This was well over ten years ago. I got my foot in the game and started blending gluten-free flours before I opened up Tony’s. So when we opened Tony’s, or I guess shortly afterward, we ended up offering a thin-crust gluten-free pizza. And they are available at almost every one of our locations.

Tony’s Pizza Napoletana sits just a few feet away from the century-old trees of San Francisco’s Washington Square Park. | Photo: Joe Bonadio

Then we always had a gluten-free pasta as an option at Tony’s, and we’ve got glutenfree breadsticks out of the same thin crust dough. And all year, we’ve been launching as a special—but now we’re adding it to the menu—a thick, gluten-free pizza in the pan that you can customize in a Detroit or Sicilian style. It’s an 8” x 8” pizza that’s almost an inch and a half thick, and when people eat this one, they don’t even realize it. Even people who are gluten-free don’t think it’s gluten-free.

We make it from scratch at Tony’s, and limit it to so many per day. It’s a little bit of a challenge to make every day, and there is a process involved. But now we’re using a Caputo blend: Caputo Flour makes a blended gluten-free grain that we use in house. We mix it downstairs, we let it rise for just so long, we push it out in pans then let it rise for a very long time. It’s pretty awesome.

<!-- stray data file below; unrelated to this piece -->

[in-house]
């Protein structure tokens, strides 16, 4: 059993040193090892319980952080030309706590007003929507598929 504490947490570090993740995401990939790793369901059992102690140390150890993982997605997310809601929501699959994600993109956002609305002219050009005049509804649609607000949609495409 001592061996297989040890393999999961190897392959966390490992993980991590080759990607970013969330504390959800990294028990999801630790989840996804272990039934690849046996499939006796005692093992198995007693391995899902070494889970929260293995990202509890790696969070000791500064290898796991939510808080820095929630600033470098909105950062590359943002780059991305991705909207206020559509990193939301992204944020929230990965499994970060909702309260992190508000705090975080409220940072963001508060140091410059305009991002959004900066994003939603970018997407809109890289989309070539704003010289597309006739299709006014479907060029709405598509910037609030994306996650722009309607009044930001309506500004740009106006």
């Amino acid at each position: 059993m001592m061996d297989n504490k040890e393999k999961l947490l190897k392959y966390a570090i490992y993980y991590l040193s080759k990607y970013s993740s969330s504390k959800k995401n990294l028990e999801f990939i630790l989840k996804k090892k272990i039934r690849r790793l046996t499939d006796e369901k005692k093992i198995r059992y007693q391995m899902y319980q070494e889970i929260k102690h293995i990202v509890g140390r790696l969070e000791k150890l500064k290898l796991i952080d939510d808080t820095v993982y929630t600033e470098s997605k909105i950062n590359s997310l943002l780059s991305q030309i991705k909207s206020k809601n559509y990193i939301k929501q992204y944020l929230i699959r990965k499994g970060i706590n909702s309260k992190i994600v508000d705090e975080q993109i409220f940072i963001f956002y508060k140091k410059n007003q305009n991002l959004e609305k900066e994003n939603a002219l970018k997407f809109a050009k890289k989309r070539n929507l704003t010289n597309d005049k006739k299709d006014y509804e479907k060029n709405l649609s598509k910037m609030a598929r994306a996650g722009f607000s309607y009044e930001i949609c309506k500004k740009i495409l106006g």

JB: I’m not sure how much you’re willing to divulge. But what’s your secret?

TG: Good question. In the thin crust, we have a few additions that you typically don’t see in a gluten-free. One is egg whites. The second is a blend of rosemary and thyme. And the third is agave nectar. Those three ingredients are in our thin crust, which kind of separates it from a lot of other gluten-frees.

For the thick crust, it’s the process that’s different. The time that we take to let it rise, the pan, and what we use in the pan. We make it from scratch. The process that we use for the thick crust really separates it from almost anything on the market.

JB: And you say that people legitimately can’t tell?